Aakhri Station ~ Episodes 5-7~ Final Review

Aur phir chalte chalte train apne aakhri station tak pohonch hi gayi… aur is safar ke ikhtetam pe aa kar janam liya ek naye safar ne … a fresh start a new beginning for the group of six women who had met and bonded on account of sharing their stories on this life-changing trip.

The women who had gotten on the train from Lahore had been a rag-tag group of strangers. Each compelled to walk away from that which had been familiar to her. Yasmin, Gulmeena, Farzana, Rafia, all had tried their best to make things work but as their stories revealed there came a point when walking away seemed liked the only way out of the dastardly situations in which they found themselves.

As the train chugged along, Shabana and Shumaila joined in and listening to others share their troubled lives emboldened them to share their tales of sorrow as well. Shabana’s problems stemmed from being married to a man ruled by his ego – he was highly educated and therefore, he felt, deserved a job equal to his qualifications. That such a job was not available and that household bills needed to be paid and children needed to be fed did not quite make it through the me-myself-and-I echo chamber in his head.

If Shabana and her children – born and unborn- suffered on account of her husband being an egomaniac, an aptly named Shumaila suffered on account of being married off to an insecure man. Parents seek nothing less than a chand ka tukra when looking for a bahu but not once do they stop to think of their less than moon-faced son. To see Shumaila’s beautiful face disfigured so horifically was absolutely heart wrenching.

Getting a disparate group of people to open up and share their most painful memories with a bunch of strangers is a herculean task, but Tehmina’s seemingly genuine interest and most importantly her non-judgmental attitude gets these women to open up and gradually a circle of sharing and caring is formed.

That Tehmina is able to look past the obvious socio-economic disparity, the differences in ethnicity and language and culture speaks to her open-mindedness and her willingness to engage with that which may not be visible at first glance. And this may not have seemed as a huge deal when she first walked in to the train station, but as the various stories gradually unfolded so did her past unravel. Tehmina may appear calm, collected and controlled now, but she too had to had to travel down a difficult path to get this far.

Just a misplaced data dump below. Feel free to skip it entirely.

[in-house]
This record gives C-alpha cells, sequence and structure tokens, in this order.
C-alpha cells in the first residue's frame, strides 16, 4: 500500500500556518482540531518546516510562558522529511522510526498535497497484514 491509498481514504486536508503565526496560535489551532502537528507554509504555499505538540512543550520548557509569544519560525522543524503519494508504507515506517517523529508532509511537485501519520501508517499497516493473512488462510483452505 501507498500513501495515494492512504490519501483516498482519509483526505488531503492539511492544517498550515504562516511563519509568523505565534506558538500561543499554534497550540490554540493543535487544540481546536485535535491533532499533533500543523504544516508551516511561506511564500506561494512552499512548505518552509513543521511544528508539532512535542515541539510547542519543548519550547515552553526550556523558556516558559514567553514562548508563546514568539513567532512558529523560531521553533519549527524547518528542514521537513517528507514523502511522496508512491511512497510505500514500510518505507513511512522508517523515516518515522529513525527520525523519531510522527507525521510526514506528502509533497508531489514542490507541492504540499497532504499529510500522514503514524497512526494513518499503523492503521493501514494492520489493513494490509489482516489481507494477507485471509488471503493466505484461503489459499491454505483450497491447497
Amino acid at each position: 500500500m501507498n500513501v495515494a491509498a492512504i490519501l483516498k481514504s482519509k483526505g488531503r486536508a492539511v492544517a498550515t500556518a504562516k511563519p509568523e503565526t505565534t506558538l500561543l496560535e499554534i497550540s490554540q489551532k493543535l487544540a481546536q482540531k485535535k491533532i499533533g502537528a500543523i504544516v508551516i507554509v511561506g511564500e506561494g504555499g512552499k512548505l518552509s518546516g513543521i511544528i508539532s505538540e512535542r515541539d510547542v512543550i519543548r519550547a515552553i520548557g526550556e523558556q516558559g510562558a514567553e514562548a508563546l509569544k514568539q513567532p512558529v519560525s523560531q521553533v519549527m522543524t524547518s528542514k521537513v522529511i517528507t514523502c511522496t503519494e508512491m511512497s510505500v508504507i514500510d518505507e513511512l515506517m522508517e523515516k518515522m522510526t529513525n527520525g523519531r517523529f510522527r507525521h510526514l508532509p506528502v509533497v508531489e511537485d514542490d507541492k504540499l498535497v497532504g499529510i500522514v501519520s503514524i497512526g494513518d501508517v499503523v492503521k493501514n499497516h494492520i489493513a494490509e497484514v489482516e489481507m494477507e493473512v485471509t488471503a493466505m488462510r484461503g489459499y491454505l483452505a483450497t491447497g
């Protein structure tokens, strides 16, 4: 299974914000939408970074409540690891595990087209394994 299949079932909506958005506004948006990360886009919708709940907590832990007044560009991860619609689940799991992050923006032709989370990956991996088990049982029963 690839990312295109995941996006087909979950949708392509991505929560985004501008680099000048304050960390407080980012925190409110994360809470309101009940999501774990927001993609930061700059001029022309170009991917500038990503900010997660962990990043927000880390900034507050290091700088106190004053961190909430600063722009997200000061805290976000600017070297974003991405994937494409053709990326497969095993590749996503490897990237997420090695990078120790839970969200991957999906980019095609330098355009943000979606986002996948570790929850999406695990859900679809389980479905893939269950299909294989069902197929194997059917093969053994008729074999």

Where the other ladies had to physically walk away from toxic situations, Tehmina’s fight was internal and her journey emotional rather than physical. But there were certain resonances as well. Like her fellow passengers, Tehmina too had to fight against social stigma. For others it may have been a societal stigma – walking away from marriages, leaving children behind, HIV, etc – for Tehmina it was an internalized stigma. Depression is not considered a “proper” disease, and depression sufferers often seen as “not strong.”

Seven weeks, seven women, seven stories. Each story differing in details but similar in ways that mattered most. And this is where the producers, Kashf Foundation and Khoosat Films, deserve a huge round of applause for selecting stories that were thematically connected but symptomatically very different. Kudos to Amna Mufti for  a script where the various stories were skillfully woven in so as to create a tapestry of sorts, one that paid a well-deserved tribute to the resilience and courage of those who dared take a first step towards breaking the cycle of violence.

Pulling together the complex stories, doing justice to the nuances and layers of meaning in each story, treating them sensitively while not letting go of the artistic component is a feat not many directors could have accomplished with as much finesse but Sarmad Khoosat made it all look so effortless, almost organic. Right from the absolutely stunning first episode to the much mellower last one, each was connected through the stories hidden behind those ominous closed doors. Each door different in tone and texture but used for exactly the same purpose. And this difference in tonality and texture was reflected in how each story looked and felt as well.

We were spared the melodrama but what we did not see was so much more scary – our imaginations worked overtime and the exhausted, world weary faces of the survivors told us the rest of their stories. These stories came alive because the characters came alive. Superbly casted for most part, Aakhri Station will be remembered for the great blend of seasoned and fresh faces. Sanam Saeed was excellent as Tehmina. Her outing as a patient of depression was among the best I have seen in recent times. Mikaal Zulfiqar was great as her very patient and supportive husband.

Nimra Bucha was simply stunning as the absolutely exhausted Shabana, but then even in the midst of all her misery this woman’s ability to find joy in the simplest of things – getting drenched in the rains – was amazing and made for a beautiful moment. Eman Suleman, Malika Zafar, Anam Gohar, Farah Tufail, Zoay, Fadil all were great in their parts. Irfan Khoosat was brilliant as always.